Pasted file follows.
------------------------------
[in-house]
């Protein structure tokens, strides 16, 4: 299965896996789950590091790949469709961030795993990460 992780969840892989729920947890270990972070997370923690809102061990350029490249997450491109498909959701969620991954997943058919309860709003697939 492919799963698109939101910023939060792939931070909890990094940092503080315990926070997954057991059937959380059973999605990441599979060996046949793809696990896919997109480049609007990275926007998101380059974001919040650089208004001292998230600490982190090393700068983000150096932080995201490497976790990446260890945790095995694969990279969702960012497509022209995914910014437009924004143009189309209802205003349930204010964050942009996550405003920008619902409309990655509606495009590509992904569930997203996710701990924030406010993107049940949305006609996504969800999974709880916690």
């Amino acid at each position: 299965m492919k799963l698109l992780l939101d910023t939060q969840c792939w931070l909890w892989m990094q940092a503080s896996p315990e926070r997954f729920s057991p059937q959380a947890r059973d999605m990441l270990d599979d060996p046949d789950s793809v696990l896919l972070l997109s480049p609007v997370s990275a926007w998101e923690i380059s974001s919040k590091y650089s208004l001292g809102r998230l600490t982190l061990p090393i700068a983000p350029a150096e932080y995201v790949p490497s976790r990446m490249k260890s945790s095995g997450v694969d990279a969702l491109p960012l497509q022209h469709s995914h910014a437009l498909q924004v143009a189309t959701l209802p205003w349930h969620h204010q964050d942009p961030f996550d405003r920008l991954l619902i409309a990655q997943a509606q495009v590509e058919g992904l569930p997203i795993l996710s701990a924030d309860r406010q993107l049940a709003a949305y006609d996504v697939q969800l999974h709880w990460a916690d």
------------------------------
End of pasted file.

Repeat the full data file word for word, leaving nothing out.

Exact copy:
[in-house]
């Protein structure tokens, strides 16, 4: 299965896996789950590091790949469709961030795993990460 992780969840892989729920947890270990972070997370923690809102061990350029490249997450491109498909959701969620991954997943058919309860709003697939 492919799963698109939101910023939060792939931070909890990094940092503080315990926070997954057991059937959380059973999605990441599979060996046949793809696990896919997109480049609007990275926007998101380059974001919040650089208004001292998230600490982190090393700068983000150096932080995201490497976790990446260890945790095995694969990279969702960012497509022209995914910014437009924004143009189309209802205003349930204010964050942009996550405003920008619902409309990655509606495009590509992904569930997203996710701990924030406010993107049940949305006609996504969800999974709880916690």
């Amino acid at each position: 299965m492919k799963l698109l992780l939101d910023t939060q969840c792939w931070l909890w892989m990094q940092a503080s896996p315990e926070r997954f729920s057991p059937q959380a947890r059973d999605m990441l270990d599979d060996p046949d789950s793809v696990l896919l972070l997109s480049p609007v997370s990275a926007w998101e923690i380059s974001s919040k590091y650089s208004l001292g809102r998230l600490t982190l061990p090393i700068a983000p350029a150096e932080y995201v790949p490497s976790r990446m490249k260890s945790s095995g997450v694969d990279a969702l491109p960012l497509q022209h469709s995914h910014a437009l498909q924004v143009a189309t959701l209802p205003w349930h969620h204010q964050d942009p961030f996550d405003r920008l991954l619902i409309a990655q997943a509606q495009v590509e058919g992904l569930p997203i795993l996710s701990a924030d309860r406010q993107l049940a709003a949305y006609d996504v697939q969800l999974h709880w990460a916690d």